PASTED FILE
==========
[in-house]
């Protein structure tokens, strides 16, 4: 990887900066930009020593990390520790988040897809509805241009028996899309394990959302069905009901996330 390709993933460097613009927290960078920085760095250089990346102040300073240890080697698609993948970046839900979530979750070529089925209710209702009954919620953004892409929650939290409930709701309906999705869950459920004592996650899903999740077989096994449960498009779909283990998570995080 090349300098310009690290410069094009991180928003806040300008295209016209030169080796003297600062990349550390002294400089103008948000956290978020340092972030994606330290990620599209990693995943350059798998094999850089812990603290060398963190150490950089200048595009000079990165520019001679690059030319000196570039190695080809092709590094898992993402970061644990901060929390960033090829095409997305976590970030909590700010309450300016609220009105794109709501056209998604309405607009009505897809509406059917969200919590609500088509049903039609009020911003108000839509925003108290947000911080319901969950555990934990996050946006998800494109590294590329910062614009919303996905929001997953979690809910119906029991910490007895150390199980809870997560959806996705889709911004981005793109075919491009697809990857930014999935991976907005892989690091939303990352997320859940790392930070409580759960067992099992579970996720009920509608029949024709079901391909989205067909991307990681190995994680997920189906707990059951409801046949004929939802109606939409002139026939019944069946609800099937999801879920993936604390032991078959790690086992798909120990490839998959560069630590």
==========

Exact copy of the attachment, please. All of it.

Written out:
[in-house]
């Protein structure tokens, strides 16, 4: 990887900066930009020593990390520790988040897809509805241009028996899309394990959302069905009901996330 390709993933460097613009927290960078920085760095250089990346102040300073240890080697698609993948970046839900979530979750070529089925209710209702009954919620953004892409929650939290409930709701309906999705869950459920004592996650899903999740077989096994449960498009779909283990998570995080 090349300098310009690290410069094009991180928003806040300008295209016209030169080796003297600062990349550390002294400089103008948000956290978020340092972030994606330290990620599209990693995943350059798998094999850089812990603290060398963190150490950089200048595009000079990165520019001679690059030319000196570039190695080809092709590094898992993402970061644990901060929390960033090829095409997305976590970030909590700010309450300016609220009105794109709501056209998604309405607009009505897809509406059917969200919590609500088509049903039609009020911003108000839509925003108290947000911080319901969950555990934990996050946006998800494109590294590329910062614009919303996905929001997953979690809910119906029991910490007895150390199980809870997560959806996705889709911004981005793109075919491009697809990857930014999935991976907005892989690091939303990352997320859940790392930070409580759960067992099992579970996720009920509608029949024709079901391909989205067909991307990681190995994680997920189906707990059951409801046949004929939802109606939409002139026939019944069946609800099937999801879920993936604390032991078959790690086992798909120990490839998959560069630590």